- Sales ($mil) 12/2010 = 14272
- Sales ($mil) 12/2009 = 12731
- Annual EPS before NRI 12/2007 = 1.25
- Annual EPS before NRI 12/2008 = 1.21
- Annual EPS before NRI 12/2009 = 1.22
- Annual EPS before NRI 12/2010 = 1.43
- Annual EPS before NRI 12/2011 = 1.46
- Dividend Yield = 4.5%
- Dividend Yield 5 Year Average = 5.2
- Dividend 5 year Growth = 17
- Payout Ratio = 0.89
- Payout Ratio 5 Year Average = 0.7
- Change in Payout Ratio = -0.01
- Next 3-5 Year Estimate EPS Growth rate = 4.67
- 5 Year History EPS Growth = 2.08
- ROE 5 Year Average = 8.53
- Current Ratio = 1.38
- Current Ratio 5 Year Average = 1.26
- Quick Ratio = 0.96
- Cash Ratio = 0.61
- Interest Coverage = 3.5
For investors looking for other ideas detailed data has been provided Southern Company (SO). Our latest article could also provide some food for thought - Marathon Oil Bulls: A Simple And Low Cost Option to significantly leverage your position.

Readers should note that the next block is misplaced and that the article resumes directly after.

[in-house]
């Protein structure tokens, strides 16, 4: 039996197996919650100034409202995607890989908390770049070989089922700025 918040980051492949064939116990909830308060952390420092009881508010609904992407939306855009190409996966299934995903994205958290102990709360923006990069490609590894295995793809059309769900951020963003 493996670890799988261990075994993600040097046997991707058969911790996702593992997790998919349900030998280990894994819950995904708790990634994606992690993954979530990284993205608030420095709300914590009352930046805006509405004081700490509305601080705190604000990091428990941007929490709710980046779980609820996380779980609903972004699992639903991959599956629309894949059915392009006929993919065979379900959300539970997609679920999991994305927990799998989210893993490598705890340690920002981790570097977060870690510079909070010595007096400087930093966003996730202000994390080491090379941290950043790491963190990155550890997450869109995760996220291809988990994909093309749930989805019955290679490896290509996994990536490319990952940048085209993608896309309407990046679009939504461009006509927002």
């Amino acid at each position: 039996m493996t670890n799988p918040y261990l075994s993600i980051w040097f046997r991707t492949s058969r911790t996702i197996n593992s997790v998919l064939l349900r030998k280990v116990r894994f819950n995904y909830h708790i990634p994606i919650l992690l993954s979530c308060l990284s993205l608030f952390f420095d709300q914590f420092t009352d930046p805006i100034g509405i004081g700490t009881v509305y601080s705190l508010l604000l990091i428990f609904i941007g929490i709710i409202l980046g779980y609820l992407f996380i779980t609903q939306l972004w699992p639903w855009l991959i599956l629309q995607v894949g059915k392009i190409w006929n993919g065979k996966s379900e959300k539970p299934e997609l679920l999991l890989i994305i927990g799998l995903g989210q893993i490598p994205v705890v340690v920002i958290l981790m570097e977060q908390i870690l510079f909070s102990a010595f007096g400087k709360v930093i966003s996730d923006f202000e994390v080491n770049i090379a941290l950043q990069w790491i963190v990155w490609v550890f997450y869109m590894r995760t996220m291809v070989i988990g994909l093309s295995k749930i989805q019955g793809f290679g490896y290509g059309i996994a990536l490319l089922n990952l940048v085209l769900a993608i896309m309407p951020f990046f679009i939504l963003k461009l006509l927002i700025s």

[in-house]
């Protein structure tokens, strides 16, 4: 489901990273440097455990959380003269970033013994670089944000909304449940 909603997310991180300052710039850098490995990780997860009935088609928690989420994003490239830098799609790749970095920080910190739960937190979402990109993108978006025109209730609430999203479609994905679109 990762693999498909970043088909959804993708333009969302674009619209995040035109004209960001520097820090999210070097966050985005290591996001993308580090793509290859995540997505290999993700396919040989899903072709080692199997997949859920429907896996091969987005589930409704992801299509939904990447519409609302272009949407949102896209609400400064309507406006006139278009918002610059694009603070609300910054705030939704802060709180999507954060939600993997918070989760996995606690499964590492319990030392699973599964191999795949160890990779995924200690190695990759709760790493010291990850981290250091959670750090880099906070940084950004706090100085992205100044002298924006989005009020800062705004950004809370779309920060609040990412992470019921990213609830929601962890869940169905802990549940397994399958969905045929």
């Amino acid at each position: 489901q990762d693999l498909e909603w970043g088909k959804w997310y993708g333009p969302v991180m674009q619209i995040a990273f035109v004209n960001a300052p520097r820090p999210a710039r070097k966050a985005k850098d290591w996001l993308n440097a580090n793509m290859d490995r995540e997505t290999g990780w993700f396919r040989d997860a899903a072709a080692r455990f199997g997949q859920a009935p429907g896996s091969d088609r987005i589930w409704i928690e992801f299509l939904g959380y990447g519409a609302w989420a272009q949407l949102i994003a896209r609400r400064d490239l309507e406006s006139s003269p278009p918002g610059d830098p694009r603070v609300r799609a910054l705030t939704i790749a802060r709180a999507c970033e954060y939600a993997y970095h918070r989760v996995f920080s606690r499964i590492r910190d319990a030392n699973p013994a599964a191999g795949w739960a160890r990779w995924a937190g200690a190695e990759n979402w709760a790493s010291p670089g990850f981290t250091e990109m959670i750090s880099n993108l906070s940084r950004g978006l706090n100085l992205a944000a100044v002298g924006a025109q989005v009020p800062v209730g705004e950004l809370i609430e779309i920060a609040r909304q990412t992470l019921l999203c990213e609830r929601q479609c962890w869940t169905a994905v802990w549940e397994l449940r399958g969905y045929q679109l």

Company: Southern Company
- Percentage Held by Insiders = 0.49
- Relative Strength 52 weeks = 81
- Profit Margin = 12.8%
- Quarterly Revenue Growth = -7.00%
- Quarterly Earnings Growth = 3.10%
- Beta = 0.13
- 52 week change = 15%
- Sales vs 1 year ago = 1.2
- EPS vs 1 year ago = 3.2
- 5 year sales growth rate = 2.6%
- Sales vs quarter 1 year ago = -7.5%
- Net Income ($mil) 12/2011 = 2268
- Net Income ($mil) 12/2010 = 2040
- Net Income ($mil) 12/2009 = 1708
- Net Income Reported Quarterly ($mil) = 368
- EBITDA ($mil) 12/2011 = 6392
- EBITDA ($mil) 12/2010 = 5792
- EBITDA ($mil) 12/2009 = 5297